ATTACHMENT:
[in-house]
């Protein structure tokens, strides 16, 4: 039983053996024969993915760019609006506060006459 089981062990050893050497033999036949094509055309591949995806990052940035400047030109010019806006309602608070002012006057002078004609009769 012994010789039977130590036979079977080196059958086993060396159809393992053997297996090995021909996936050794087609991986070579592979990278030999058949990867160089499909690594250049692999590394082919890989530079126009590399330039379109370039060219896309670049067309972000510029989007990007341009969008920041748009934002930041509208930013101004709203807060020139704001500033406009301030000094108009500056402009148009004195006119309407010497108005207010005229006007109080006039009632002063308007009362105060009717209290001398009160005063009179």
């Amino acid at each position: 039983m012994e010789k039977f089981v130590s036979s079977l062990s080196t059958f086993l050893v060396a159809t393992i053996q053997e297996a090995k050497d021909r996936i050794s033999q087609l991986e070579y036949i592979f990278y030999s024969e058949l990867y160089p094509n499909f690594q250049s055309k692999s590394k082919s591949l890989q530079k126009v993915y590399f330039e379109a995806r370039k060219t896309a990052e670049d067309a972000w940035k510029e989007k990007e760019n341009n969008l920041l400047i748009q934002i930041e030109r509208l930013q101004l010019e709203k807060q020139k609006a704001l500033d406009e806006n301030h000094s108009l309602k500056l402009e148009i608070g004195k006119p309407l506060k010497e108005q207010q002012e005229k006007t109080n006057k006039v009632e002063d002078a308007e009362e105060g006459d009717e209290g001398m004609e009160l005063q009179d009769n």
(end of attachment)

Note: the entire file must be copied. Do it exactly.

[in-house]
């Protein structure tokens, strides 16, 4: 039983053996024969993915760019609006506060006459 089981062990050893050497033999036949094509055309591949995806990052940035400047030109010019806006309602608070002012006057002078004609009769 012994010789039977130590036979079977080196059958086993060396159809393992053997297996090995021909996936050794087609991986070579592979990278030999058949990867160089499909690594250049692999590394082919890989530079126009590399330039379109370039060219896309670049067309972000510029989007990007341009969008920041748009934002930041509208930013101004709203807060020139704001500033406009301030000094108009500056402009148009004195006119309407010497108005207010005229006007109080006039009632002063308007009362105060009717209290001398009160005063009179």
């Amino acid at each position: 039983m012994e010789k039977f089981v130590s036979s079977l062990s080196t059958f086993l050893v060396a159809t393992i053996q053997e297996a090995k050497d021909r996936i050794s033999q087609l991986e070579y036949i592979f990278y030999s024969e058949l990867y160089p094509n499909f690594q250049s055309k692999s590394k082919s591949l890989q530079k126009v993915y590399f330039e379109a995806r370039k060219t896309a990052e670049d067309a972000w940035k510029e989007k990007e760019n341009n969008l920041l400047i748009q934002i930041e030109r509208l930013q101004l010019e709203k807060q020139k609006a704001l500033d406009e806006n301030h000094s108009l309602k500056l402009e148009i608070g004195k006119p309407l506060k010497e108005q207010q002012e005229k006007t109080n006057k006039v009632e002063d002078a308007e009362e105060g006459d009717e209290g001398m004609e009160l005063q009179d009769n």